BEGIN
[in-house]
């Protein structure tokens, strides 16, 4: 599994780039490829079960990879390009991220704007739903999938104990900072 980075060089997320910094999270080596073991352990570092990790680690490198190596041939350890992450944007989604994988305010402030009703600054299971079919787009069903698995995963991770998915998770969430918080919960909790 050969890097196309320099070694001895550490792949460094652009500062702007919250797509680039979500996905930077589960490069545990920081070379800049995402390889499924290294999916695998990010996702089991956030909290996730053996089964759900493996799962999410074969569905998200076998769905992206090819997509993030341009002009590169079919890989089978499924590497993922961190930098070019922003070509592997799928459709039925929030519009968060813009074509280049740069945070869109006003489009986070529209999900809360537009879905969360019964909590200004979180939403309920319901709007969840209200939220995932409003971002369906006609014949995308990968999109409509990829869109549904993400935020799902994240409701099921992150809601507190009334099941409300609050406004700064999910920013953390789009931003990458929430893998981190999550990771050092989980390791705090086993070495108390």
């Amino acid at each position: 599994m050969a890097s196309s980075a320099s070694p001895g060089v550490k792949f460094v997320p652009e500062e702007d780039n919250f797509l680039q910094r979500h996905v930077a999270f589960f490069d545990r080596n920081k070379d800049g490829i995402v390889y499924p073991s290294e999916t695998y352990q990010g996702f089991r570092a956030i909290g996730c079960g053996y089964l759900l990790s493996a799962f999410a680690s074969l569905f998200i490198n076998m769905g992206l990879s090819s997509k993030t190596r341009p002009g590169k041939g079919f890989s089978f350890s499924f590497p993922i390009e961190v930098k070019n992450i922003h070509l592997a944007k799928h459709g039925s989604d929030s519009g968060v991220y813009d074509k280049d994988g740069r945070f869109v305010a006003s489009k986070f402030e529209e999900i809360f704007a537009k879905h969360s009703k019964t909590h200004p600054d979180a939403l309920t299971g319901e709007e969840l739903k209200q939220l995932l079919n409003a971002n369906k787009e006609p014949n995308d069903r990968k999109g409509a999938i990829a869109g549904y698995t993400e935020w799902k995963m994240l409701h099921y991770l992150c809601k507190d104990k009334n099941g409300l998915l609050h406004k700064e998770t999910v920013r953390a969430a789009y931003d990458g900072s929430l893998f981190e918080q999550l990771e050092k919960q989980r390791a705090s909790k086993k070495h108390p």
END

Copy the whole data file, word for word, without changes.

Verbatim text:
[in-house]
């Protein structure tokens, strides 16, 4: 599994780039490829079960990879390009991220704007739903999938104990900072 980075060089997320910094999270080596073991352990570092990790680690490198190596041939350890992450944007989604994988305010402030009703600054299971079919787009069903698995995963991770998915998770969430918080919960909790 050969890097196309320099070694001895550490792949460094652009500062702007919250797509680039979500996905930077589960490069545990920081070379800049995402390889499924290294999916695998990010996702089991956030909290996730053996089964759900493996799962999410074969569905998200076998769905992206090819997509993030341009002009590169079919890989089978499924590497993922961190930098070019922003070509592997799928459709039925929030519009968060813009074509280049740069945070869109006003489009986070529209999900809360537009879905969360019964909590200004979180939403309920319901709007969840209200939220995932409003971002369906006609014949995308990968999109409509990829869109549904993400935020799902994240409701099921992150809601507190009334099941409300609050406004700064999910920013953390789009931003990458929430893998981190999550990771050092989980390791705090086993070495108390």
């Amino acid at each position: 599994m050969a890097s196309s980075a320099s070694p001895g060089v550490k792949f460094v997320p652009e500062e702007d780039n919250f797509l680039q910094r979500h996905v930077a999270f589960f490069d545990r080596n920081k070379d800049g490829i995402v390889y499924p073991s290294e999916t695998y352990q990010g996702f089991r570092a956030i909290g996730c079960g053996y089964l759900l990790s493996a799962f999410a680690s074969l569905f998200i490198n076998m769905g992206l990879s090819s997509k993030t190596r341009p002009g590169k041939g079919f890989s089978f350890s499924f590497p993922i390009e961190v930098k070019n992450i922003h070509l592997a944007k799928h459709g039925s989604d929030s519009g968060v991220y813009d074509k280049d994988g740069r945070f869109v305010a006003s489009k986070f402030e529209e999900i809360f704007a537009k879905h969360s009703k019964t909590h200004p600054d979180a939403l309920t299971g319901e709007e969840l739903k209200q939220l995932l079919n409003a971002n369906k787009e006609p014949n995308d069903r990968k999109g409509a999938i990829a869109g549904y698995t993400e935020w799902k995963m994240l409701h099921y991770l992150c809601k507190d104990k009334n099941g409300l998915l609050h406004k700064e998770t999910v920013r953390a969430a789009y931003d990458g900072s929430l893998f981190e918080q999550l990771e050092k919960q989980r390791a705090s909790k086993k070495h108390p």